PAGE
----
The question above may sound like a strange title for a lesson, but each part of this sentence represents what we do during the comprehension process. "What did he say" would be a paraphrase and "what does that mean" would be the inference we create. This is how we assess a situation and make sense of it. We do it every day of our lives!
But let's go back a bit!
Since our goal today is to understand the most important steps in the comprehension process, and to use them effectively in our work, let's begin by looking at the steps themselves.
1. Access background knowledge
3. Ask questions
4. Make inferences
5. Read more text
6. Repeat #2-5 as needed
At this point you will be able to create a main idea of the entire book or selection.
Now let's go back to our two concepts that will lead us to this understanding. For paraphrase, let's look at a photo and take it from there!
What would you say is the best definition for paraphrase after completing this activity? Write it in your own words (and yes, you are paraphrasing right now!) ______________________________________________________
Now let's look at an example in text.
Example: While shopping for groceries, a man fell down and grabbed his arm.
Paraphrase: While buying food, a man collapsed and clutched his arm.
Note: The meaning is the same, but key words are different. We did NOT add our own point of view.
Which key words did we change? What other words could we have used instead? ___________________________
As you can see, we use paraphrasing in many parts of our lives!
In fact, when you bring in words you have added to your personal dictionaries, and you use your own words to create a definition, you are paraphrasing.
To create an inference, however, we add a layer of meaning to what we put into our own words. Where the paraphrase is more of a surface tool, an inference is a deep underwater device.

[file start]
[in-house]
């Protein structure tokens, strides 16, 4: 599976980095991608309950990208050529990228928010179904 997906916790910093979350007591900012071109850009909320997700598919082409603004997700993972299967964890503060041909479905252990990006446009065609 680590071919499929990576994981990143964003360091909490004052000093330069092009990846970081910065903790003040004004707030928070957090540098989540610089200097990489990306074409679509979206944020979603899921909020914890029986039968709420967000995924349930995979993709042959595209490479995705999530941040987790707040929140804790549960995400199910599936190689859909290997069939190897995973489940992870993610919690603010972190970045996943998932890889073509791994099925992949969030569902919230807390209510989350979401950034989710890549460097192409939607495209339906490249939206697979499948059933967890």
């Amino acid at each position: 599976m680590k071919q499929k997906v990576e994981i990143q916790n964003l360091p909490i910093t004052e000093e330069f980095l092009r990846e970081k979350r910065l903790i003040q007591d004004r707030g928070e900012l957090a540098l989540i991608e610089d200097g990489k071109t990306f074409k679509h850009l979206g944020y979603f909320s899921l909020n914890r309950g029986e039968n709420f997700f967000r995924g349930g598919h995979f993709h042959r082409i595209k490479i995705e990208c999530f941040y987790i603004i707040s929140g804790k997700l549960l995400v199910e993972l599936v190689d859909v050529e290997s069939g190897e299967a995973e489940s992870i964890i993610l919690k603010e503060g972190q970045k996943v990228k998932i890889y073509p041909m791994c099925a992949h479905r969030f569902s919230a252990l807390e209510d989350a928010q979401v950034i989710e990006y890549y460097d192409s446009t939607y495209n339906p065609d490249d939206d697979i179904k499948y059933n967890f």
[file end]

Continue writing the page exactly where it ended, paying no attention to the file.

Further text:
When we make inferences, we ask a lot of questions to find clues and to understand something better. But we also bring part of ourselves into the inference. We use our background knowledge, and we form opinions by what we have experienced in the past. This is why we could all read the same book and have very different thoughts and opinions about the plot. We would connect to the story quite differently from each other.
Let's try to create an inference using the situation we paraphrased above. Which questions would you ask if someone collapsed on the floor while you were shopping? What inference would the information help you to make? You may turn to a person near you to talk about your questions and the meaning you would find in this situation. I will give you an index card to write down your questions and ideas.
Now, let's go back to a photo, and let's paraphrase, ask some questions, and make an inference! We will do the first one together. Then we will work with a partner to go through this process for another activity!
Before you leave today, we will use our Writer's Notebooks to add a new component to our Quotation and Inference activities! We will work together in setting it up, and I will check in with each of you to be sure you are comfortable with this activity.